An' zome did drink, an' laugh, an' roar, An' lots o' teaeles they had in store, O' things that happen'd years avore To them, or vo'k they know'd. An' zome did joke, an' zome did zing, An' meaeke the girt wold kitchen ring; Till uncle's cock, wi' flappen wing, Stratch'd out his neck an' crow'd.



A ZONG OV HARVEST HWOME.

The ground is clear. There's nar a ear O' stannen corn a-left out now, Vor win' to blow or rain to drow; 'Tis all up seaefe in barn or mow. Here's health to them that plough'd an' zow'd; Here's health to them that reap'd an' mow'd, An' them that had to pitch an' lwoad, Or tip the rick at Harvest Hwome. The happy zight,—the merry night, The men's delight,—the Harvest Hwome.

An' mid noo harm o' vire or storm Beval the farmer or his corn; An' ev'ry zack o' zeed gi'e back A hunderd-vwold so much in barn. An' mid his Meaeker bless his store, His wife an' all that she've a-bore, An' keep all evil out o' door, Vrom Harvest Hwome to Harvest Hwome. The happy zight,—the merry night, The men's delight,—the Harvest Hwome.

Mid nothen ill betide the mill, As day by day the miller's wheel Do dreve his clacks, an' heist his zacks, An' vill his bins wi' show'ren meal: Mid's water never overflow His dousty mill, nor zink too low, Vrom now till wheat ageaen do grow, An' we've another Harvest Hwome. The happy zight,—the merry night, The men's delight,—the Harvest Hwome.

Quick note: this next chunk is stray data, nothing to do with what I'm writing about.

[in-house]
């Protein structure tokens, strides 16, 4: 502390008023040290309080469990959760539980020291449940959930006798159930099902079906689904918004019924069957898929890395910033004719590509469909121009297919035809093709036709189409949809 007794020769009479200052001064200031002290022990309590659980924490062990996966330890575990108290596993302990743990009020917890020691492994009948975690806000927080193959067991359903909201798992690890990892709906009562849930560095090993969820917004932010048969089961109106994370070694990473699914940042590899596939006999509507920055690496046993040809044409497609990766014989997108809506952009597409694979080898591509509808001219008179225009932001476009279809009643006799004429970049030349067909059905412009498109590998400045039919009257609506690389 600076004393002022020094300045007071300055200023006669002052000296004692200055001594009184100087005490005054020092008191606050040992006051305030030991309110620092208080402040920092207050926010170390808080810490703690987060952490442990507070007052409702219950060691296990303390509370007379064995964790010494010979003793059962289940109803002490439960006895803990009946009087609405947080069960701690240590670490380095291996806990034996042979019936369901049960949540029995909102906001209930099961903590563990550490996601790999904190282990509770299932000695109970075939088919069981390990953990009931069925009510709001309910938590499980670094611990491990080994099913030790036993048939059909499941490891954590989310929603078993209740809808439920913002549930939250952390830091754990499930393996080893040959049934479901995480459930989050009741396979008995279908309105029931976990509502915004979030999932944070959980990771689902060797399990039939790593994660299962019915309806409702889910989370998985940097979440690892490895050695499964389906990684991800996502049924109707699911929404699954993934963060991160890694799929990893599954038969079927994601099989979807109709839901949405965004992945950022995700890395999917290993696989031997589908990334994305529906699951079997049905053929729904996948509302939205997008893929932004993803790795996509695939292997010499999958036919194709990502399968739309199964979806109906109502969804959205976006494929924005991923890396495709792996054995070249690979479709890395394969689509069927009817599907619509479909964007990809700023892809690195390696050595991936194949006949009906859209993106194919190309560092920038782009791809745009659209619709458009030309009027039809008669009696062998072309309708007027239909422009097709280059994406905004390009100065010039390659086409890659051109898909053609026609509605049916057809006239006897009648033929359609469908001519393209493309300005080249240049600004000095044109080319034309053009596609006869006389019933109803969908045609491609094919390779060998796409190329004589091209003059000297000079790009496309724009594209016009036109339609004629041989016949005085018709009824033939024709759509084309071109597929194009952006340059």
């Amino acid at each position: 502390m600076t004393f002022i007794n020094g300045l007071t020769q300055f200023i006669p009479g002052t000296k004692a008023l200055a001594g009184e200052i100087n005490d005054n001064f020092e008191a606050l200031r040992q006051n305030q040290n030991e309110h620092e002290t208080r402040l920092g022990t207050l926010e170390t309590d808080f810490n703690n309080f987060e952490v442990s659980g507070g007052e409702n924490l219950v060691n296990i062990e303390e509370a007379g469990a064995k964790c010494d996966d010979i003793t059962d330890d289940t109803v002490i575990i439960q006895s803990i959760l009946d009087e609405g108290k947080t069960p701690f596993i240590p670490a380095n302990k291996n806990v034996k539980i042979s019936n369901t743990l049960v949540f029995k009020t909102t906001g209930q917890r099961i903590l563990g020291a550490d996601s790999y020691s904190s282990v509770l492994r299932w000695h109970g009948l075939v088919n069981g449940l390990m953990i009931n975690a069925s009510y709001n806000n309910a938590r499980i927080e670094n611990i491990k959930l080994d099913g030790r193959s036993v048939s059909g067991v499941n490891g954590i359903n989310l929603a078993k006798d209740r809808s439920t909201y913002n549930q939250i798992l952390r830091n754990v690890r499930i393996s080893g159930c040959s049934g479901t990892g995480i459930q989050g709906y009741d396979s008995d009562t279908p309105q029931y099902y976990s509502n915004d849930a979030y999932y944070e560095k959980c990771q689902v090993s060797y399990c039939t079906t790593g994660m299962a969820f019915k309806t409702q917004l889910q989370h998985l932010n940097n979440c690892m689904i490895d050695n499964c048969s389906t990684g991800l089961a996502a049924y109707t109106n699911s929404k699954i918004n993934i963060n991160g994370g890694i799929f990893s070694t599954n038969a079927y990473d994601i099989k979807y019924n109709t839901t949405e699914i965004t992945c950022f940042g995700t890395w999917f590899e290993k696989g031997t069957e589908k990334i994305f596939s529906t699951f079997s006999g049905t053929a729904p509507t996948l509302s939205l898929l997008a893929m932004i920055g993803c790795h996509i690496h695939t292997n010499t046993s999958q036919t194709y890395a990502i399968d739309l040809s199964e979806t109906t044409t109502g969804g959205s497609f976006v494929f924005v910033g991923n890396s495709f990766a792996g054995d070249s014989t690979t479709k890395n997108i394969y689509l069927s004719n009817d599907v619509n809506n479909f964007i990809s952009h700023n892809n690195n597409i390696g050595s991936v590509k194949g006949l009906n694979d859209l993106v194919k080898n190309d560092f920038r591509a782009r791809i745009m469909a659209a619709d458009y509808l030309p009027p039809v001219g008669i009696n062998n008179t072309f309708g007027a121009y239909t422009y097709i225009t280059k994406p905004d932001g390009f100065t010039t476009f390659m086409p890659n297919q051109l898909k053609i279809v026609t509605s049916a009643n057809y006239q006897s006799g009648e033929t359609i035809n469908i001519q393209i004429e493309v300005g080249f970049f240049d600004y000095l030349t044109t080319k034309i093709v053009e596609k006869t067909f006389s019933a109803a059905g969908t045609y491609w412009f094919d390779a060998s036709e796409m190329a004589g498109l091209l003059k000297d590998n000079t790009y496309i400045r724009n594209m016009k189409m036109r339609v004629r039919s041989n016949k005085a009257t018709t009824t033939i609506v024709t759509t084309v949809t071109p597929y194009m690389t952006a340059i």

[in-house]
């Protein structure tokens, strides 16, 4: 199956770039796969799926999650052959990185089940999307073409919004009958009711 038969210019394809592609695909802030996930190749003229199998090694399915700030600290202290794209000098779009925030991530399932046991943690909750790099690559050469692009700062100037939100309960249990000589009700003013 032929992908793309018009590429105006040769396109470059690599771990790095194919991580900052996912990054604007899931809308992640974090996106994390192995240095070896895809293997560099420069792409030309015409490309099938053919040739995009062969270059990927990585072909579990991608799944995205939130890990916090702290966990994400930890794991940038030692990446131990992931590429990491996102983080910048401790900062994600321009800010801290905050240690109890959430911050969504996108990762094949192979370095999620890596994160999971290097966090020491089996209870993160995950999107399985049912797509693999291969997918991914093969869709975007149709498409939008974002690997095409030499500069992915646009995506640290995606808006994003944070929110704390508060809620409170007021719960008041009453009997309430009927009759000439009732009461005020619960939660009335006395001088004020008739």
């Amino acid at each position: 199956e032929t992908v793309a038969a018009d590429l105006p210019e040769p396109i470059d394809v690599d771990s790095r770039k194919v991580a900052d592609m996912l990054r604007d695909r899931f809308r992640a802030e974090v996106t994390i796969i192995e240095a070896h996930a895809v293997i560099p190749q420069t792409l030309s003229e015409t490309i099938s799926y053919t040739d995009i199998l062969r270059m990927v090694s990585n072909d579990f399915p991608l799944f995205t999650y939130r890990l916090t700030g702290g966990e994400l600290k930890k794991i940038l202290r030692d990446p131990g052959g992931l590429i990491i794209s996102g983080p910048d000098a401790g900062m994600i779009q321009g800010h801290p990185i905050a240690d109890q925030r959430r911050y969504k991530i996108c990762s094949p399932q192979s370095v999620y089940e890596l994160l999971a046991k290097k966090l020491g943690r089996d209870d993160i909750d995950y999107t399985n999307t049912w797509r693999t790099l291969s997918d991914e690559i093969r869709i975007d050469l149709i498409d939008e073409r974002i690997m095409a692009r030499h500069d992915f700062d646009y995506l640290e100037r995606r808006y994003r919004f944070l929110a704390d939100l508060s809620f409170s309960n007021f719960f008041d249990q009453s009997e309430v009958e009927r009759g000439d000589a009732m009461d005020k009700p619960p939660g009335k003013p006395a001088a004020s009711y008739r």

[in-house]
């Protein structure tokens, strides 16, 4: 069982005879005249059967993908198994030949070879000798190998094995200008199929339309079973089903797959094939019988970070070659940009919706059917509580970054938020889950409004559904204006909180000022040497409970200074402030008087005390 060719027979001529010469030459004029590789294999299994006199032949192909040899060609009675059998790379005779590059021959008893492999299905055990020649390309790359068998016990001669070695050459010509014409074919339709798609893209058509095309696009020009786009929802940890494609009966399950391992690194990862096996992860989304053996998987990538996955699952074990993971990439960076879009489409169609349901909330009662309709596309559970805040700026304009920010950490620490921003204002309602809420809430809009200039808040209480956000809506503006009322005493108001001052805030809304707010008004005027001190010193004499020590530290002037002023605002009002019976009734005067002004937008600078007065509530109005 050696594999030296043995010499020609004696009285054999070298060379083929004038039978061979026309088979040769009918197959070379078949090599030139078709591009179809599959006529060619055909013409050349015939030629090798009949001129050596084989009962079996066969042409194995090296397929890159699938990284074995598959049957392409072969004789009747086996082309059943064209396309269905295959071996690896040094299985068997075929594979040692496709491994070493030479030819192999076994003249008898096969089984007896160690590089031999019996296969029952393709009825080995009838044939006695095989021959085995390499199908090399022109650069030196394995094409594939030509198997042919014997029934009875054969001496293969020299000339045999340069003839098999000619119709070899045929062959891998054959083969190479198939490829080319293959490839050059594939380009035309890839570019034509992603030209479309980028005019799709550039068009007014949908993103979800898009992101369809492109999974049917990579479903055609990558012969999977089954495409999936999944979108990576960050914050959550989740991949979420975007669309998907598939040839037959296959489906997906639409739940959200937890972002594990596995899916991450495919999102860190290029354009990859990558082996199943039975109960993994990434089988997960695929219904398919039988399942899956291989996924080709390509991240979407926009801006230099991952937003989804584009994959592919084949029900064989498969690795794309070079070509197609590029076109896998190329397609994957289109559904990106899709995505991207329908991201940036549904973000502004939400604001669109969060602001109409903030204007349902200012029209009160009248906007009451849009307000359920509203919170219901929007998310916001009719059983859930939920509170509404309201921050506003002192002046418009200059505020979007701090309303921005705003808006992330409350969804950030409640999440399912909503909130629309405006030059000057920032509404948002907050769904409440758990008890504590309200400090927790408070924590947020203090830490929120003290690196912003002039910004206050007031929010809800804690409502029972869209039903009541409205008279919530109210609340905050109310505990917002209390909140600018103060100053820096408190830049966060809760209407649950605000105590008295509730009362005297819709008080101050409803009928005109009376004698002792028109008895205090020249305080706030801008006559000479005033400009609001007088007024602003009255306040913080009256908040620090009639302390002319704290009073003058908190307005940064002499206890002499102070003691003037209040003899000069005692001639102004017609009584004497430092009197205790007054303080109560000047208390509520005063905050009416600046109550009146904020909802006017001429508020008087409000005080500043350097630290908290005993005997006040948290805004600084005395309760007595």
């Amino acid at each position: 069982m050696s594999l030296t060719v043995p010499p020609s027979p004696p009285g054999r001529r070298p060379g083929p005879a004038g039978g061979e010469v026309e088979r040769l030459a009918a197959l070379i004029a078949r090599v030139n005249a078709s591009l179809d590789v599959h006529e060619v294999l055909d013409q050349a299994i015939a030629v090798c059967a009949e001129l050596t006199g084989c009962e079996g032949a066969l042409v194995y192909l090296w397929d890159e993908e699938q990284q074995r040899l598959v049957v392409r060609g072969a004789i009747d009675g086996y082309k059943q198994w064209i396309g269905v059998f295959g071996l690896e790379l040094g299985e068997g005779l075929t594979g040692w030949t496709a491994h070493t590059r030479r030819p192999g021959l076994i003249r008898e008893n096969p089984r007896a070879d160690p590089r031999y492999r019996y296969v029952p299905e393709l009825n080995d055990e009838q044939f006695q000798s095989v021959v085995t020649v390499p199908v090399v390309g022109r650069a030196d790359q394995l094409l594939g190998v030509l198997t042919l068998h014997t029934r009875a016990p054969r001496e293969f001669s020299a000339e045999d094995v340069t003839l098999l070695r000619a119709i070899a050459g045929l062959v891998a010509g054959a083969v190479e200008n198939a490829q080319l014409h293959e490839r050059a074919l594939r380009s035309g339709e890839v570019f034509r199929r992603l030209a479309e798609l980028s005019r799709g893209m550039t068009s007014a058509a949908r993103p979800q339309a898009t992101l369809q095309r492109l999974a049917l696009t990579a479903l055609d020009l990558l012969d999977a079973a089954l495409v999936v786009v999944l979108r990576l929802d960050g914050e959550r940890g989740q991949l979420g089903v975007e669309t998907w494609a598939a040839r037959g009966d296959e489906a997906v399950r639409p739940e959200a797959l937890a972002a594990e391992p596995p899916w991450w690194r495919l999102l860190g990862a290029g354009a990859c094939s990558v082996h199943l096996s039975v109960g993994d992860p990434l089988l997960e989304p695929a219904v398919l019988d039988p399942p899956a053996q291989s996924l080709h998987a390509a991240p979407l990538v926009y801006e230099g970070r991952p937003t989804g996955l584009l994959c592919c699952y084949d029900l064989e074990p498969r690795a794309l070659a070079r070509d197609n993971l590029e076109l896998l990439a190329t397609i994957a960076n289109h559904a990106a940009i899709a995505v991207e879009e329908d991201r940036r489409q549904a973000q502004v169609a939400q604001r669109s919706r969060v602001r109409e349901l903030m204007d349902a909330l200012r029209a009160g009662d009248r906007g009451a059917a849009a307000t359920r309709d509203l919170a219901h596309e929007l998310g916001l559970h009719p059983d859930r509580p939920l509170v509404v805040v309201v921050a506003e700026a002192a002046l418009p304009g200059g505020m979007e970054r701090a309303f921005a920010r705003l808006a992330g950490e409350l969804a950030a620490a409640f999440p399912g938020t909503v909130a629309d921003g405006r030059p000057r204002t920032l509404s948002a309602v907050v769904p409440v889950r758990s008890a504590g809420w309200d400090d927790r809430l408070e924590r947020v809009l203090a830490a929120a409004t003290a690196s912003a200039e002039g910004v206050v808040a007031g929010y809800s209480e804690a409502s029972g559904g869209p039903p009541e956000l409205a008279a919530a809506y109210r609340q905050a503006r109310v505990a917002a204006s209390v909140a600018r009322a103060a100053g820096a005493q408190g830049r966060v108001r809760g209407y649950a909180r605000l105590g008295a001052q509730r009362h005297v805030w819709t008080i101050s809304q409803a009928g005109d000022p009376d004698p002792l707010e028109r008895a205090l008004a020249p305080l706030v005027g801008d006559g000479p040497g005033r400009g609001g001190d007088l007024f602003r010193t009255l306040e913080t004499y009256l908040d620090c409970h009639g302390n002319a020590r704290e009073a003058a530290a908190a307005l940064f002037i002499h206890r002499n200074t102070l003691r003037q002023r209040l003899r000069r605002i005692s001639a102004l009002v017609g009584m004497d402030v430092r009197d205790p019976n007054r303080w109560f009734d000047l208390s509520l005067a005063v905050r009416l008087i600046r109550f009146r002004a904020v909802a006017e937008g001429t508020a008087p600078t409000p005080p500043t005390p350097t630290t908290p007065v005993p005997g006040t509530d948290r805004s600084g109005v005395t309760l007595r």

Drough cisterns wet an' malt-kil's het, Mid barley pay the malter's pains; An' mid noo hurt bevall the wort, A-bweilen vrom the brewer's grains. Mid all his beer keep out o' harm Vrom bu'sted hoop or thunder storm, That we mid have a mug to warm Our merry hearts nex' Harvest Hwome. The happy zight,—the merry night, The men's delight,—the Harvest Hwome.

Mid luck an' jay the beaeker pay, As he do hear his vier roar, Or nimbly catch his hot white batch, A-reeken vrom the oven door. An' mid it never be too high Vor our vew zixpences to buy, When we do hear our childern cry Vor bread, avore nex' Harvest Hwome. The happy zight,—the merry night, The men's delight,—the Harvest Hwome.

Wi' jay o' heart mid shooters start The whirren pa'tridges in vlocks; While shots do vlee drough bush an' tree, An' dogs do stan' so still as stocks. An' let em ramble round the farms Wi' guns 'ithin their bended eaerms, In goolden zunsheen free o' storms, Rejaicen vor the Harvest Hwome. The happy zight,—the merry night, The men's delight,—the Harvest Hwome.



POLL'S JACK-DAW.

Ah! Jimmy vow'd he'd have the law Ov ouer cousin Poll's Jack-daw, That had by day his withy jail A-hangen up upon a nail, Ageaen the elem tree, avore The house, jist over-right the door, An' twitted vo'k a-passen by A-most so plain as you or I; Vor hardly any day did pass 'Ithout Tom's teachen o'm zome sa'ce; Till by-an'-by he call'd em all 'Soft-polls' an' 'gawkeys,' girt an' small.